I always hoped one day my people [would] be politically aware, understanding what true freedom is, because true freedom comes from rule of law, which gives you rights. The demand in Pakistan is for real freedom, which means justice, which means fundamental rights. That’s what we are struggling [for]. And in my 26 years of politics, [this] is the first time I feel that people realise that they want true freedom.
From your perspective, what’s going on in this country right now?
What is happening is that the ex-army chief last April threw a conspiracy. He removed our government. He conspired with those who are in power right now, removed our government. And from then onwards, the country just went down. So we now face default bankruptcy. Never has the economic situation been so bad. Record inflation in Pakistan right now. So what has happened is that this conspiracy, led by our ex-army chief, has brought Pakistan to its knees.
All we are asking is that there should be elections. But the entire opposition and their handlers, the establishment, are scared to hold elections because they’re scared we’ll win. And so we are in this delicate situation where those in power don’t want elections. The Supreme Court has ordered the elections. And yet, because we will win, they are not allowing the elections to take place.
You are telling your people to go out on the streets, to march, to go to jail for you. You’re calling for early elections. Do you ever think that if you were to step aside, if you were to let go, that that would create a more politically stable environment when the government could get on with running the economy?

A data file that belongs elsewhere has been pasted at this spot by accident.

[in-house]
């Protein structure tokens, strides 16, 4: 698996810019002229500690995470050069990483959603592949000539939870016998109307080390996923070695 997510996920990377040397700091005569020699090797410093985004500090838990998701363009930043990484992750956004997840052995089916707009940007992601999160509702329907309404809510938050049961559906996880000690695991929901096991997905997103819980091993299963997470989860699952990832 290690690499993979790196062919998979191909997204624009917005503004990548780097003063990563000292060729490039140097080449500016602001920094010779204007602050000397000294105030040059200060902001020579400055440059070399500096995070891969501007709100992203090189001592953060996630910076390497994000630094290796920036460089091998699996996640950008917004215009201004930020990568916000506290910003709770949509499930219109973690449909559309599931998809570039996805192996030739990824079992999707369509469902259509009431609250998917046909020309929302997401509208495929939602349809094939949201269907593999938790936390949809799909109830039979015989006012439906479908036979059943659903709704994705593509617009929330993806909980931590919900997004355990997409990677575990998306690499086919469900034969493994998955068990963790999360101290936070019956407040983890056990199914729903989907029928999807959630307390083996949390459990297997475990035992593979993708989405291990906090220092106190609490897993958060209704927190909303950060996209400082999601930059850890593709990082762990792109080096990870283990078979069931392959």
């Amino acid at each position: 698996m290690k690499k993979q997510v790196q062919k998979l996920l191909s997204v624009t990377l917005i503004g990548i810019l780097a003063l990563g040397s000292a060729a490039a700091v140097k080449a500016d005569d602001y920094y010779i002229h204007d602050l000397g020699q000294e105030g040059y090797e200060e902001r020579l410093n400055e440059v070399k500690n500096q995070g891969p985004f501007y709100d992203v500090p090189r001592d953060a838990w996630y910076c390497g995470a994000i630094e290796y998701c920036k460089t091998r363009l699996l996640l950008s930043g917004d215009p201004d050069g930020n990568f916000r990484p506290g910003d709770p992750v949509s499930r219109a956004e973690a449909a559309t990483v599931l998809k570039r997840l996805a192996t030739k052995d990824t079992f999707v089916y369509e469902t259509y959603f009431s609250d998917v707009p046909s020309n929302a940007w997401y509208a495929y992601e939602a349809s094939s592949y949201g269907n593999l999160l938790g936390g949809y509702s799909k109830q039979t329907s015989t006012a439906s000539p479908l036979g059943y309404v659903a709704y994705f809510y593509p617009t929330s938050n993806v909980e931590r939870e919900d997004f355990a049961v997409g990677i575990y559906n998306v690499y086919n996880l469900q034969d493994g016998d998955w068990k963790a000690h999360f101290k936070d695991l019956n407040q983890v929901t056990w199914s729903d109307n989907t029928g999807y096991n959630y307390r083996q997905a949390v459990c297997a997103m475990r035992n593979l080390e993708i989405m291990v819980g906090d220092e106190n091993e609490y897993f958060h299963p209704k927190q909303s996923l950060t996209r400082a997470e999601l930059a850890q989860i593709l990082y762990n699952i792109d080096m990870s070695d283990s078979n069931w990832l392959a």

If the current government was worried about economic stability and not being able to handle the economy, why did they conspire to remove a government? We only had one and a half years left. So why? What was the hurry to bring down a government? And the hurry was that 61 percent of the current cabinet faces corruption cases. The cases were mature in the courts. They were about to be convicted. The current prime minister was about to be convicted. His sons were about to be convicted on billions of rupees of corruption. So the hurry was they didn’t want to remove the government because there was a problem with the economy or they were worried about inflation. They wanted to remove the government because they wanted to get rid of the corruption cases, which they did.
But on the question of right now, why you are not stepping aside, and whether that would create more stability…
Look, a political party does not create chaos when it does political activities. We have not called one strike right now. Everything we have done remains within the constitution, public rallies, peaceful rallies. Political parties, their job is to raise the level of public awareness, so people come. We informed them of what’s going on.
And what about now, I mean, are you scared?
Well, I mean, the threat of assassination is probably even more now than before. Because the three people I knew who were responsible for this, they are still sitting in power and they are probably more worried now than ever before, because all indications are that whenever the elections, my party is going to sweep the elections.